“The Catholic Church in Utah has a longstanding, wonderful partnership between the leaders of the Church of Jesus Christ of Latter-day Saints, as well as other interfaith and interreligious groups. We have an ecumenical group here in Salt Lake City and I heard they meet regularly,” he said.

Becoming Bishop

Solis — who was born in San Jose, Nueva Ecija — attended the Christ the King Seminary of the Society of the Divine Word, Tagaytay City, to study philosophy and the Pontifical Royal Seminary at the University of Saint Thomas in Manila for his theological studies.

He was ordained a priest in 1979 for the Diocese of Cabanatuan and served as chaplain to a number of organizations, as Prefect of Seminary Studies and as Diocesan Vocations Director, according to the Catholic Church.

He emigrated to the United States in 1984 and was a Parochial Vicar in the Archdiocese of Newark, New Jersey until 1988. He then moved to the Diocese of Houma-Thibodaux, Louisiana, in 1992, where he served in four different parishes.

Pope John Paul II appointed Solis as the auxiliary bishop for the Roman Catholic Archdiocese of Los Angeles in late 2003, and it was made official during a ceremony at the Cathedral of Our Lady of the Angels in downtown LA the following year. It was a historic moment as well, for he became the first Filipino to be installed as a bishop in the U.S.

He was later promoted to auxiliary bishop of the San Pedro Pastoral District in 2009. For the past seven years, Solis has been responsible for overseeing 67 parishes and eight Catholic high schools in Los Angeles and Long Beach. He has also been the episcopal advisor for the National Association of Filipino Priests since 2011.

Beloved and embraced by the greater LA Catholic community for his quick wit and humor, Solis said his personality stems from the “joy of sharing [his] faith with others.” This charisma is what he will continue to grace his new environment with.

“I want them to feel excited about it because it is exciting for me to have this opportunity and share the presence of Christ in my life and the love that I have experienced and the love that God has bestowed upon me all my life. It’s a simple message that God is love, God is good and he loves us all,” he said.

“Joy is contagious — that’s why I always smile and bring the joy of the Gospel to everyone…When you have God in your life, you don’t need all of those [material] things…That’s what the Gospel of God is all about.”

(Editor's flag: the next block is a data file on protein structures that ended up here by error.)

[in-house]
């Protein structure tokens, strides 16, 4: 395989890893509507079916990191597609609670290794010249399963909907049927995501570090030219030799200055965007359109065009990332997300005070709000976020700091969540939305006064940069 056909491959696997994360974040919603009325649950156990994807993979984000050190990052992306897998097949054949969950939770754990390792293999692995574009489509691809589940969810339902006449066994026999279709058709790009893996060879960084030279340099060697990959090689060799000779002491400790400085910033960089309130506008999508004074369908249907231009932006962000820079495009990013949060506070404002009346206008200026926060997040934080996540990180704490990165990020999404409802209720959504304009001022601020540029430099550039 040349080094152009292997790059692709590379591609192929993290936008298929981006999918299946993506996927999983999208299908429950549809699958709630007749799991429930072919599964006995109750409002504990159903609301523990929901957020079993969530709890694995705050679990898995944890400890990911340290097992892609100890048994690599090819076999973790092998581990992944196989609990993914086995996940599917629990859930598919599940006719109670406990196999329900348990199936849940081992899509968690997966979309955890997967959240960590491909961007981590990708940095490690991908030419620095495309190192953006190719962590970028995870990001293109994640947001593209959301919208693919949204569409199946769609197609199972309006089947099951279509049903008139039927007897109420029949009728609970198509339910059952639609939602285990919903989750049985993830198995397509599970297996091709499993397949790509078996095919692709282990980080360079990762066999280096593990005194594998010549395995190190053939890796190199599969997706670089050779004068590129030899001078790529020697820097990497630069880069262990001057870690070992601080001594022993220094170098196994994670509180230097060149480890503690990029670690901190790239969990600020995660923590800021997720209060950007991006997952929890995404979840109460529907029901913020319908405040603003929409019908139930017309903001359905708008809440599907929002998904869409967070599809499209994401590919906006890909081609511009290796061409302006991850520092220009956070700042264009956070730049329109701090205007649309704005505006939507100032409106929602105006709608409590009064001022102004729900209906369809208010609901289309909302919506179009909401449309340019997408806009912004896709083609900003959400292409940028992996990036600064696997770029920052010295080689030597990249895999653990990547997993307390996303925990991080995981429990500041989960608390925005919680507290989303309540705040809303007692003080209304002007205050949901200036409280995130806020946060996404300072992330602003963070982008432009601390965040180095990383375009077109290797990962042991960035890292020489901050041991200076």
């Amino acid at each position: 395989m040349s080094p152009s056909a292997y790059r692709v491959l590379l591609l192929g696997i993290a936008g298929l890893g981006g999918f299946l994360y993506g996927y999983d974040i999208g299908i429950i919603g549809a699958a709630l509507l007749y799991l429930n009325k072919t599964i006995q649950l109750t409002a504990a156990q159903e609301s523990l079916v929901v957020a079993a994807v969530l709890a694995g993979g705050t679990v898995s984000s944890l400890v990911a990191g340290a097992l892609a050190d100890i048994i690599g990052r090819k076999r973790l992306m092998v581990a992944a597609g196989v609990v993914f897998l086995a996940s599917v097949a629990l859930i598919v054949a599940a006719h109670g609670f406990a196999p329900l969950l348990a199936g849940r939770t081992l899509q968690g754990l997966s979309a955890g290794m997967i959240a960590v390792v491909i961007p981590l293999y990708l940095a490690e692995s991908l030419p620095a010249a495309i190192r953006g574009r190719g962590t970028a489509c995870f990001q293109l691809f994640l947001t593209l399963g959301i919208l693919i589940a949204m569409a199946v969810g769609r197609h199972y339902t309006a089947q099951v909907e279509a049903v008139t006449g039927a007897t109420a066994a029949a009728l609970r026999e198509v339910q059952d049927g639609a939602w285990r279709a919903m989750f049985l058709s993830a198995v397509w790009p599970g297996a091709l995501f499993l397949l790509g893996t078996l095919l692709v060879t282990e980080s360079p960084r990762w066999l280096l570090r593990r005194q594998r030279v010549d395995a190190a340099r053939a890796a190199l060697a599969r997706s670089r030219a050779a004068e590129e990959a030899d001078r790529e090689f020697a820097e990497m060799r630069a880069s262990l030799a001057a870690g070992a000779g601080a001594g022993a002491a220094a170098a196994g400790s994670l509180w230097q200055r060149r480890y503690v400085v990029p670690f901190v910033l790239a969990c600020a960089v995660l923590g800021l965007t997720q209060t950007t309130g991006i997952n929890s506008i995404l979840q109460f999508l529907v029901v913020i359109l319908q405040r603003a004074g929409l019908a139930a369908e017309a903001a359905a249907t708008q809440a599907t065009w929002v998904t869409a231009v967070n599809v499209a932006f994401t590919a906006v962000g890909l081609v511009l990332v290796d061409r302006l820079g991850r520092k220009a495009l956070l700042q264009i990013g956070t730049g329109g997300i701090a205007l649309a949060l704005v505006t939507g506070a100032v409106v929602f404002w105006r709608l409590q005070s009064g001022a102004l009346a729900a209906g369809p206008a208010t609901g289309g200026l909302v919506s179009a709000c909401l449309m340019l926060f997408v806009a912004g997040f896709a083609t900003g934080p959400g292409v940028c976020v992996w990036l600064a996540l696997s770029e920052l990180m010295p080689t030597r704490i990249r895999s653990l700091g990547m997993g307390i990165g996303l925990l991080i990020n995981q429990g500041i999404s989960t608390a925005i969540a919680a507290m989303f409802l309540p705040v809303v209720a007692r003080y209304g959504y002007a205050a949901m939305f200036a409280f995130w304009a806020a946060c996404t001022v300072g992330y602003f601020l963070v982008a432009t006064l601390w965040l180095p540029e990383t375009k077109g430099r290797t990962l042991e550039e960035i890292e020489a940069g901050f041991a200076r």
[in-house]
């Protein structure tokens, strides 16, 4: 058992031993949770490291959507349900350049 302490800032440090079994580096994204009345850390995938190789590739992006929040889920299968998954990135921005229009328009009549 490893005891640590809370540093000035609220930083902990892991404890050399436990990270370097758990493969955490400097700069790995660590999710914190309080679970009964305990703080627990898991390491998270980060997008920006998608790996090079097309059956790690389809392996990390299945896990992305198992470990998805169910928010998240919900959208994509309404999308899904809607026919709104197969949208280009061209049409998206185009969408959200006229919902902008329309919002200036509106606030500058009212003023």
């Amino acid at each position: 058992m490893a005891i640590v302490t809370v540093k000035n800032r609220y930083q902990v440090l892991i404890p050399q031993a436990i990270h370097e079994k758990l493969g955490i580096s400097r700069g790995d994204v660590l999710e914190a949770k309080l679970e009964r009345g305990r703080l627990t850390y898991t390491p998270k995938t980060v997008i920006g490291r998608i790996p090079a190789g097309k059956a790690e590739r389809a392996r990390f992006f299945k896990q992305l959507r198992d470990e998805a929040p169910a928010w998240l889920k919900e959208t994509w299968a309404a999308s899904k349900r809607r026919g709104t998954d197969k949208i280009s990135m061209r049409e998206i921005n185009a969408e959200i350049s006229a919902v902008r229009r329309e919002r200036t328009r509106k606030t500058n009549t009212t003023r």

As previously written in the Asian Journal during a MDWK Magazine feature in 2011, Solis shared that he questioned if he was truly meant to dedicate his life to being a priest. But he eventually knew it was his destined path and is committed to helping others consider ministry work.

While stationed in Utah, one of the demands he will be addressing is how to encourage more individuals to become priests or nuns.

“…As the population grows, that means the Catholic population is growing as well. We need more ministers in order to make themselves available to give service to people, to bring the Church to the people. That’s our main goal, really, trying to bring the Church where the people are, instead of waiting for the people to come to the Church,” he said.

Given the political climate and divisiveness in the country right now, Solis said the Church “sets the example of inclusivity” and can be a safe space for individuals.

“In fact, we welcome…all, even the strangers among us,” he reflected. “That is the basic principle of what the church stands for: it is open, inclusive, hospitable and welcoming, especially to those who are in need.”

“That is why it’s not surprising that the Church stands in support of refugees, people living in poverty, the homeless, people suffering from addictions [of] drugs. It’s a normal thing for the Church to stand in support and on behalf of those people who need our love and compassion so they may be able to uphold their innate human dignity as human beings, as members of our faith community and as members of God’s family.”